This course presents an overview of the history of jazz music, both in terms of the imporant stylistic innovations in its musical forms and of the cultural impact that musicians have had on contemporary United States. We consider jazz music and its performance as a cultural practice, assessing its importance for its political efficacy and as a tool to promote social change and expose social injustices, while simultaneously celebrating individual achievements and empowering participants. Offered each Spring.
Music can be a vehicle for social change and singing songs can comment on as well as affect changes within society. Using multicultural case studies from the US and Latin America, we consider how musicians and activists use musical sounds and performance practices as tools to empower people. The class contains a historical survey/lecture component and a performance lab component (no prior musical experience required). Offered each Spring.
This introductory survey course explores the sounds, history, modes of engagement, circulation, and political and social aspects of influential transnational music styles found throughout "the Americas", including music from North America, Central America, South America, and the Caribbean. Students examine the cross-cultural interactions that led to the creation of the music we study, and enhance their listening skills with the help of readings and class discussions. Offered each Fall.
This introductory survey course explores different musical forms and genres from various Asian cultures, as well as contemporary music made by Asian Americans. Students will attend concerts, develop listening skills, and investigate these musics' aesthetics, meanings, and sociological contexts. Offered each Spring.
This introductory survey course provides students with an overview of phenomenal richness of Africa's musical and rhythmic landscape. We examine the impact of a rapidly changing technological world and its influence on the traditional musics of Africa, as well as the sociocultural implications of such changes. Offered each Fall.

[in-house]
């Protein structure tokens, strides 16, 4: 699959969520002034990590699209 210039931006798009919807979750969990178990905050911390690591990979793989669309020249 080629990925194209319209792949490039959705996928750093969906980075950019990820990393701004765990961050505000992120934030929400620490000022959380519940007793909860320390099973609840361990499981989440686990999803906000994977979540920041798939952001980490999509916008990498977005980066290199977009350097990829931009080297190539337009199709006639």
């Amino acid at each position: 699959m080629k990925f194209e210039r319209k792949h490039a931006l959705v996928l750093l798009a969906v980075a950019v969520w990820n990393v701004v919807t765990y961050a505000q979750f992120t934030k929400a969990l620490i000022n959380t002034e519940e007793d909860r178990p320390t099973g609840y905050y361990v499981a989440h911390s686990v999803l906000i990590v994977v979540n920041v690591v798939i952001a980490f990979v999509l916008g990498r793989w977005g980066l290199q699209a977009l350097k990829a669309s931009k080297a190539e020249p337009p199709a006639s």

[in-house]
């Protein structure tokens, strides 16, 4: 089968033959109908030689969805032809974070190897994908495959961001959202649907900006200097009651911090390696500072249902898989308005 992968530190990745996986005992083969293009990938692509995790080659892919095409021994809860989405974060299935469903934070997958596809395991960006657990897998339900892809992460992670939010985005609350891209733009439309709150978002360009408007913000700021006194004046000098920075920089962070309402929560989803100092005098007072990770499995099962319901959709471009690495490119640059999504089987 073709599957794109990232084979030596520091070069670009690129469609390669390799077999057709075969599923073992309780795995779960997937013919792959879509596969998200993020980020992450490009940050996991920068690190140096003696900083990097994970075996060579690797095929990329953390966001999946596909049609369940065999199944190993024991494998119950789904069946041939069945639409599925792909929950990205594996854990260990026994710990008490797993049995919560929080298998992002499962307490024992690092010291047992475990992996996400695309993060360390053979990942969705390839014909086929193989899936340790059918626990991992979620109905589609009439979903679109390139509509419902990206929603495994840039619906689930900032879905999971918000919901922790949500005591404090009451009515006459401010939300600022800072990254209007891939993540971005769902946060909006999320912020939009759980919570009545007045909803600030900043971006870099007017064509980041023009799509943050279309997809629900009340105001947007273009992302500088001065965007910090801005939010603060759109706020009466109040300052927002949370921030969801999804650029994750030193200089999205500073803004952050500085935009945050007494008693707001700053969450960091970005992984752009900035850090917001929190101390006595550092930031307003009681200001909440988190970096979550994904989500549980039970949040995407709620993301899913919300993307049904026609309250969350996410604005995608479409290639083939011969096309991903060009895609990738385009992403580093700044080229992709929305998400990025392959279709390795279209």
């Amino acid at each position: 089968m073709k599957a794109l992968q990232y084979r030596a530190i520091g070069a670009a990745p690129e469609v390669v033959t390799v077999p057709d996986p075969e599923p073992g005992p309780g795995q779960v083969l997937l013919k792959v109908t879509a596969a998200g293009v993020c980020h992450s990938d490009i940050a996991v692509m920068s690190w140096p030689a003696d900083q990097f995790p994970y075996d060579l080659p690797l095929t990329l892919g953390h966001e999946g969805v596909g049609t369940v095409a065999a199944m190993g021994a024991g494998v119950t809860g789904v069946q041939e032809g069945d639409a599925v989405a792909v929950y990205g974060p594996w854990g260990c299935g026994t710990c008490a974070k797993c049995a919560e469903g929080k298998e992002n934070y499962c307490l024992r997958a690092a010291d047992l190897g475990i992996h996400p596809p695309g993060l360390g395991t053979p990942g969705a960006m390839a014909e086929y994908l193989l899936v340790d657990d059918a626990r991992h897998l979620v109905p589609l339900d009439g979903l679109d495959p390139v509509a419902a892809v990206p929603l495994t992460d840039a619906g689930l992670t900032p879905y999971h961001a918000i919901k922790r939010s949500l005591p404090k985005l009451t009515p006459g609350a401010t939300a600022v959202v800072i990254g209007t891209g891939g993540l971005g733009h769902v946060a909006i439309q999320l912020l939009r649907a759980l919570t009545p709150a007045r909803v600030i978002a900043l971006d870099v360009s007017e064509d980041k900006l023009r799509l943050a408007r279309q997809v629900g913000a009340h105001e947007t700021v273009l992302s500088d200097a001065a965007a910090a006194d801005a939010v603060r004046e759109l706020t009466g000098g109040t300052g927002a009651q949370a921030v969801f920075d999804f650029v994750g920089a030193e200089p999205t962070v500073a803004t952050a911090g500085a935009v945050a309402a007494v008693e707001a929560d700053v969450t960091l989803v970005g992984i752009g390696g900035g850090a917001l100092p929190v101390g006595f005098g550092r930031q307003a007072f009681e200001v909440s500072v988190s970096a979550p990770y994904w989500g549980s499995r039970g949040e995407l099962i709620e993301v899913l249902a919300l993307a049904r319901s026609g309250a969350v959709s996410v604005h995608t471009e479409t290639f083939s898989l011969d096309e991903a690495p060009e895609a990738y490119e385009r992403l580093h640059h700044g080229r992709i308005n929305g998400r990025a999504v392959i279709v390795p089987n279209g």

This course explores some of the more prominent music styles of Brazil. These
styles will be introduced to students through the exploration of
musical sounds, aesthetics, performance practices and contextualized
within the distinctive socio-political moments of emergence and the role
they play in articulating multiple identities and senses of belonging. Offered intermittently.
This course investigates the ways that music shapes- and is informed by- Filipino Cultural practices; traces its influence on spirituality and the consolidation of a social self. We will explore various musical traditions in the Philippines, situating these cultural artifacts alongside theoretical studies on the formation of "nation" and the "colonial self".
Opera is a singular genre, one involving multiple art forms (literature/acting/dance/set design/costumes, etc.). This survey course introduces students to the history and development of the operatic genre. Class meetings include discussions of staging and directing, reception and social implications. Students attend at least three live concerts as part of the course work. No prerequisite except intellectual curiosity and propensity to enjoy learning something new. Offered intermittently.
This course explores how gender roles have influenced composers, performers, and listeners of Western music from the Middle Ages to the present. We will look at case studies including operas that featured castrati and women dressed as men. We will discuss women composers who worked in both traditional and avant-garde styles. We will also examine popular genres such as blues and disco and artists like David Bowie and Lady Gaga. Offered intermittently.
In this course students will study the origins, structure, and development of the Broadway Musical over time - as an art form and as a social phenomenon. Offered each Spring.
An intensive course in diatonic harmony, including ear training, four-part writing, and analysis of phrase, melody, and simple forms. Excerpts for analysis are taken from the Baroque, Classical, and Romantic literature. A placement test will be administered on the first day of class. Offered each Spring. Prerequisite: placement test, MUS 100, or AP Music.